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July 18, 2011


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Ray Kohn

Nice article but leads the reader into thinking that any grantmaker acts in isolation from other grantmakers. Therefore, their answer to the ur-question requires addressing all the issues at once. A grantmaker accepts that whilst she is supporting one recipient, other grantmakers will be supporting other recipients. Two conclusions should be drawn from this 'market assessment'. First, it would be sensible for grantmakers to coordinate their actions. Secondly, individual grantmakers would be well-advised to work IN DIALOGUE with the recipient and, therefore, focus on those with whom the grantmaker has learnt to become competent in communicating.


Ray, I want to make sure I understand you on this. Are you arguing that by coordinating their actions funders effectively answer the Ur-Question because all goals are put on the table and there are then enough funders around the table to address them? If so, I'm not convinced. The challenge of answering the Ur-Question arises for a group of funders--however large--as much as for an individual funder. You can do the analysis yourself. If you combined all the giving in one year of all the foundations in the United States, I doubt this amount would be enough to cover the operating expenses of the 300 largest not-for-profit hospitals. And that's just one possibility in a space of infinite possibilities.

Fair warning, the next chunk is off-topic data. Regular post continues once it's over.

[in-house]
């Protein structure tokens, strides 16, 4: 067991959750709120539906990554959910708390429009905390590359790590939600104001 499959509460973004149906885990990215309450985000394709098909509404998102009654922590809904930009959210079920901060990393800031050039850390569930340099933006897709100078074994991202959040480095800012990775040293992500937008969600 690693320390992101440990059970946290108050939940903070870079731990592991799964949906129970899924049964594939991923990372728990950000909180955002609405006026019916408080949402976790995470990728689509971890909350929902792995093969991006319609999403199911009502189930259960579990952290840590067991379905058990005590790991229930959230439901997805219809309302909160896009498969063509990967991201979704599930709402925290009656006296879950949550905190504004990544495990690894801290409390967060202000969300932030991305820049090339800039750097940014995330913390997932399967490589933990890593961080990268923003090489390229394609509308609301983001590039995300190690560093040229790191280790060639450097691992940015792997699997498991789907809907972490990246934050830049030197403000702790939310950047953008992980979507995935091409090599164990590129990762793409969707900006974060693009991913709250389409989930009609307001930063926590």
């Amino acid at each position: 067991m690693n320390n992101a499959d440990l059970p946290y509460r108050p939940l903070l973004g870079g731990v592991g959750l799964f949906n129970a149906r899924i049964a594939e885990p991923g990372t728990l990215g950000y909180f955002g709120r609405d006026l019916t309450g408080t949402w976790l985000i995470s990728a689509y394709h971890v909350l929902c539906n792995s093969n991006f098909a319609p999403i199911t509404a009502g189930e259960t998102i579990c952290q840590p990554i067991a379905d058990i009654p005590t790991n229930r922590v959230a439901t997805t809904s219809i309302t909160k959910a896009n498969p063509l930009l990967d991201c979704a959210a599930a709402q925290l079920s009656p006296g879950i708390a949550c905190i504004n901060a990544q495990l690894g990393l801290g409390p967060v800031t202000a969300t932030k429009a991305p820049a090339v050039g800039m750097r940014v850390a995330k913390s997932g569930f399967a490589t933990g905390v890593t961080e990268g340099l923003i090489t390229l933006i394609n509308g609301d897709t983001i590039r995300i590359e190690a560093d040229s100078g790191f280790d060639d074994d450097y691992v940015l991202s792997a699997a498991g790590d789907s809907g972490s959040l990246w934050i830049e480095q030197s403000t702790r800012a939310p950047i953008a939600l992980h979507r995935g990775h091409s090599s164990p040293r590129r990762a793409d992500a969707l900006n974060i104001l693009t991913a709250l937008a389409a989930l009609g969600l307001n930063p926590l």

Your suggestion that funders should coordinate their efforts and work in meaningful partnership with the communities they serve, is well taken.

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